I ran across a great article from Techcrunch that looked at the top 3 wearable vendors and they pointed out that most of us have probably never heard of the #3 wearable on that list. For those following along at home, the top 3 are Fitbit, Apple Watch, and Xiamoi Mi Band.

Everyone in the US has heard about Fitbit and the Apple Watch. However, my guess is that few in the US know about the Xiaomi Mi Band since 97% of its sales are in China. Here’s a look at the breakdown of wearable market share per the Techcrunch article linked above:

According to IDC, market leader Fitbit shipped 4.7 million wearable units in the third quarter, taking a 22.2 percent market share. Apple shipped 3.9 million units, for a 18.6 percent market share, while Xiaomi shipped 3.7 million units, or 17.4 percent of the market.

For all intents and purposes, the Xiaomi product line is very similar to the Fitbit product line. Some might even call it a knock off. The Mi Band originally started with steps, hours of sleep, and calories burned. Now the Mi Band Pulse also does heart rate. Have we heard this story before?

It’s really easy in our US centric minds to forget about what else is happening around the world. That’s particularly true of China which is one of the fastest growing wearable markets out there. I saw that first hand when I met all these Chinese digital health companies at CES. What will be interesting to watch is if and when some of these successful Chinese companies come to the US. We’ll see how they do.

January 27, 2016 I Written By

John Lynn is the Founder of the HealthcareScene.com blog network which currently consists of 10 blogs containing over 8000 articles with John having written over 4000 of the articles himself. These EMR and Healthcare IT related articles have been viewed over 16 million times. John also manages Healthcare IT Central and Healthcare IT Today, the leading career Health IT job board and blog. John is co-founder of InfluentialNetworks.com and Physia.com. John is highly involved in social media, and in addition to his blogs can also be found on Twitter: @techguy and @ehrandhit and LinkedIn.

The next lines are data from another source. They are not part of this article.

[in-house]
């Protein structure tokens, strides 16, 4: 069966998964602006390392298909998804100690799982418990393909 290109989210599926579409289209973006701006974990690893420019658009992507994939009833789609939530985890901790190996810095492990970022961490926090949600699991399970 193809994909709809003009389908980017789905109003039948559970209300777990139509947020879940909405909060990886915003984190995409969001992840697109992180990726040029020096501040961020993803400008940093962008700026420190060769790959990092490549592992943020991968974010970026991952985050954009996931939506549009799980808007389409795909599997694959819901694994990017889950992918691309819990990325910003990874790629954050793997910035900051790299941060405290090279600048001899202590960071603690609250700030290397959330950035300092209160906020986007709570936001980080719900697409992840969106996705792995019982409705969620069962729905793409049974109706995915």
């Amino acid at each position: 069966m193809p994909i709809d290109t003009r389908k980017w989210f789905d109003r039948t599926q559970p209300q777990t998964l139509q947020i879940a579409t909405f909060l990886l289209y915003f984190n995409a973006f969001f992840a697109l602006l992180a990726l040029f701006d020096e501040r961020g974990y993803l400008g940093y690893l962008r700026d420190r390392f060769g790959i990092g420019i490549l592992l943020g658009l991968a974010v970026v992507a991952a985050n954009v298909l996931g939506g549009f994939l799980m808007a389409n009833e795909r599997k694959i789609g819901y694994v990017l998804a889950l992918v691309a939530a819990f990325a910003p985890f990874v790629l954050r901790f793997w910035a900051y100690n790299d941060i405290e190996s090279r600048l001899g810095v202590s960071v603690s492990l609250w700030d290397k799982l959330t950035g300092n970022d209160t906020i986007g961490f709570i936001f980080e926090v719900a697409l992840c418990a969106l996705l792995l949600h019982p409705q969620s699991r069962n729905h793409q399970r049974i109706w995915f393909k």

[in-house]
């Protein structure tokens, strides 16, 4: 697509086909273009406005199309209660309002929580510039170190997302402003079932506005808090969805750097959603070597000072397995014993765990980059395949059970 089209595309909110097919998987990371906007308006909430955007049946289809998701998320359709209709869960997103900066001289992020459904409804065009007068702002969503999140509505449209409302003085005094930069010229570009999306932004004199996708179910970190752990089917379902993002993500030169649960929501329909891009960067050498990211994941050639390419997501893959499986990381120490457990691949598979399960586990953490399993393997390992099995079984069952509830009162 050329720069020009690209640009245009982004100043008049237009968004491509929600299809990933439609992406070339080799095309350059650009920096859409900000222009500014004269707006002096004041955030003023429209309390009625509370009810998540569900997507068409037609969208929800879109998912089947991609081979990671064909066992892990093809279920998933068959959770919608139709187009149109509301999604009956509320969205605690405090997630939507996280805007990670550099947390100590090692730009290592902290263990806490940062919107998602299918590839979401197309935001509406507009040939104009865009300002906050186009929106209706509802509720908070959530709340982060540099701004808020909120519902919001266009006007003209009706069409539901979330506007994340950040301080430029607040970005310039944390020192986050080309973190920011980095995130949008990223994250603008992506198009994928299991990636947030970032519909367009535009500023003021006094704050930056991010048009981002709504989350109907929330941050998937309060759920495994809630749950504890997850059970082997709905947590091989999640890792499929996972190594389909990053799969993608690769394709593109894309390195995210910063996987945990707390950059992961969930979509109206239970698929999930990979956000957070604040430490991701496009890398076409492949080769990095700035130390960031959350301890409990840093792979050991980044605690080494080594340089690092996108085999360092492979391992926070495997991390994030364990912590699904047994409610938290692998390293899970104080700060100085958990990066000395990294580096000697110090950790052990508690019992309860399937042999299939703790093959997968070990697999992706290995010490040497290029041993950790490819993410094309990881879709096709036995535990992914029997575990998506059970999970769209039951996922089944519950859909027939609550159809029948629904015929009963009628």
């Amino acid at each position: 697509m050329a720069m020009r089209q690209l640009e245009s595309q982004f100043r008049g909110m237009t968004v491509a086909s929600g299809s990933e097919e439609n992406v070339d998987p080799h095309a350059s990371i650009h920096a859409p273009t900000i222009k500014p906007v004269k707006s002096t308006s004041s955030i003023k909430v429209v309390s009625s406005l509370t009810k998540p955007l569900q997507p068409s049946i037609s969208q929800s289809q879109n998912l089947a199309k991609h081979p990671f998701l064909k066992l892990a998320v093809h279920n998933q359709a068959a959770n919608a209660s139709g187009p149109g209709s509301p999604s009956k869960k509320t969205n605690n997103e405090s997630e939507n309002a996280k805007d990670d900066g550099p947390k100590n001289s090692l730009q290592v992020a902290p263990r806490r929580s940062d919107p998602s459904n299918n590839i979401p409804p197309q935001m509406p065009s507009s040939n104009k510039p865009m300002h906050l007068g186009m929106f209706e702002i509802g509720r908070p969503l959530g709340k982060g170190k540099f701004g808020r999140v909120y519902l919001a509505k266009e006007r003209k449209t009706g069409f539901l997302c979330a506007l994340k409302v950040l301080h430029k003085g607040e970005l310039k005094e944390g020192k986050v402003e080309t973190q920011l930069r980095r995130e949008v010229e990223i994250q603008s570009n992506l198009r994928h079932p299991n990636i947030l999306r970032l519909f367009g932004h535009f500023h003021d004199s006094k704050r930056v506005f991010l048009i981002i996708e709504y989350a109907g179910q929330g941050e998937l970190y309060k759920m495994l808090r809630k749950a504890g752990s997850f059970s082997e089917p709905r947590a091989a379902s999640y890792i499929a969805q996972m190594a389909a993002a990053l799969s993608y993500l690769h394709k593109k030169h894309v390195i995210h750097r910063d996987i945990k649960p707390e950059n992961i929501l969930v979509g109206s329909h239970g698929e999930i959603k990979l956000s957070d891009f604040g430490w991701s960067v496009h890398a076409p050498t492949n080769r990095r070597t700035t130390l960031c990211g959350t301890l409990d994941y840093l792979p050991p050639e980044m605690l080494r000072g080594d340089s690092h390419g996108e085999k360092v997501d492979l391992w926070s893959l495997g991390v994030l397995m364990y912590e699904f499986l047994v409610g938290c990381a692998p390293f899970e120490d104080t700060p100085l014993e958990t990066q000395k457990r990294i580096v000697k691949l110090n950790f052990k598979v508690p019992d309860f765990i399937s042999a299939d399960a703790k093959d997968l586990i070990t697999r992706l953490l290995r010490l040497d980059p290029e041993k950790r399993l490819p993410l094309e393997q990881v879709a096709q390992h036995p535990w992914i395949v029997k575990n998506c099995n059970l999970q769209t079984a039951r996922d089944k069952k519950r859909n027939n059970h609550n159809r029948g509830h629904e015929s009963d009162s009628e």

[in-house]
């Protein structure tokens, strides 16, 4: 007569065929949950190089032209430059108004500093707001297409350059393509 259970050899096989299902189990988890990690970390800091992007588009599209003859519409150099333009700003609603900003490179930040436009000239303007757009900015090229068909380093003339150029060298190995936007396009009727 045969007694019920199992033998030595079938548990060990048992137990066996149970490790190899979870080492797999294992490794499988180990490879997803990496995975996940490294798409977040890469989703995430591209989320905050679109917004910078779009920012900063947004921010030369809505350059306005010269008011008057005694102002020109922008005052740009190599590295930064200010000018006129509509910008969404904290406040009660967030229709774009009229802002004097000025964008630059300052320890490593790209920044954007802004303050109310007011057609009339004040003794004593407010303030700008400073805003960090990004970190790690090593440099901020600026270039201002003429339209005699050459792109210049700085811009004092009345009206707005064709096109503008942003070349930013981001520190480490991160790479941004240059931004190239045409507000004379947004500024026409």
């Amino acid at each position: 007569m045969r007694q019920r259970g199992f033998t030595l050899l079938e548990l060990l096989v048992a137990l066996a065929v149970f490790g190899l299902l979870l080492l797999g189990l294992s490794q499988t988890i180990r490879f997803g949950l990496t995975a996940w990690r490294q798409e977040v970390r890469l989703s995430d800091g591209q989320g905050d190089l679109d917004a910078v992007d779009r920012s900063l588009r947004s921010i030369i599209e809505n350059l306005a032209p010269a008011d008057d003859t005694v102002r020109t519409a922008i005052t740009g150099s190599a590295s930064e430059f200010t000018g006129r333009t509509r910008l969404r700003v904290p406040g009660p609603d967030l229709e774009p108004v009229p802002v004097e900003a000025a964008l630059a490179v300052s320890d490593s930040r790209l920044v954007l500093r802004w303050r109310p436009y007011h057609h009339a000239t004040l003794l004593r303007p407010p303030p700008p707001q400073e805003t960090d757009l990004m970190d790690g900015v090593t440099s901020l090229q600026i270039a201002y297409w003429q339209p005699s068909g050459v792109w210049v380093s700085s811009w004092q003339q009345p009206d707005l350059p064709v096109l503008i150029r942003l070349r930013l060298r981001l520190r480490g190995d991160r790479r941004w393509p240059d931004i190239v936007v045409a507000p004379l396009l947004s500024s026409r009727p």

How Many Wearable Devices Were Sold for Christmas 2015?

I searched high and low for this number and couldn’t find it. The best I could find is that no one really knows how many devices were sold. Everyone just knew that a lot of them were sold.

Fitbit has put out numbers that it sold almost 11 million Fitbits in 2014 and 21 million Fitbits (Data as of 5/7/15) since their launch. Word on the street was that Fitbit sales on Black Friday and Cyber Monday were slow for Fitbit, but that it’s picked up since then. Maybe that’s the new Amazon mentality kicking in since Amazon Prime only takes 2 days to deliver your item. In fact, they clearly tell you when the package is going to arrive. So, procrastinators like me know exactly how long they can delay in buying their gifts.

No matter the specific number, you can be sure that a huge number of wearable devices like the Fitbit are going to hit the market. Although, even more interesting than the Fitbit to me is all of the smart watches that include Fitbit like functionality. I think I have 2 Fitbits at home in a drawer somewhere. However, people that where a watch often do it every day.

Even more interesting is the cell phone in the pocket. That’s one of the only, “go back and get it” items in our life now. So, we literally always have it. I honestly don’t feel safe driving without mine now. Although, I shouldn’t be concerned since anyone who stops is going to have one I could use (of course that assumes that I remember any cell phone numbers to call for help). You can be sure there are going to be a lot of cell phones under the tree this Christmas as well. That’s a whole suite of medical smart phones that will be available for health care.

December 23, 2015 I Written By

John Lynn is the Founder of the HealthcareScene.com blog network which currently consists of 10 blogs containing over 8000 articles with John having written over 4000 of the articles himself. These EMR and Healthcare IT related articles have been viewed over 16 million times. John also manages Healthcare IT Central and Healthcare IT Today, the leading career Health IT job board and blog. John is co-founder of InfluentialNetworks.com and Physia.com. John is highly involved in social media, and in addition to his blogs can also be found on Twitter: @techguy and @ehrandhit and LinkedIn.

How Your Watch Will Save Your Life Infographic

The people at Watches2U just sent me an infographic that looked at the future role of smartwatches in personal health. I’ve been very interested in how smartwatches and healthcare are going to work together and so this infographic offers a lot of good information. I think you’ll enjoy it as well. Will a watch save your life? I’m sure we’ll have cases where it does. Will it be widespread? I’m not sure about that, but it makes for a catchy title for an infographic.
How your watch will save your life - final6

September 16, 2015 I Written By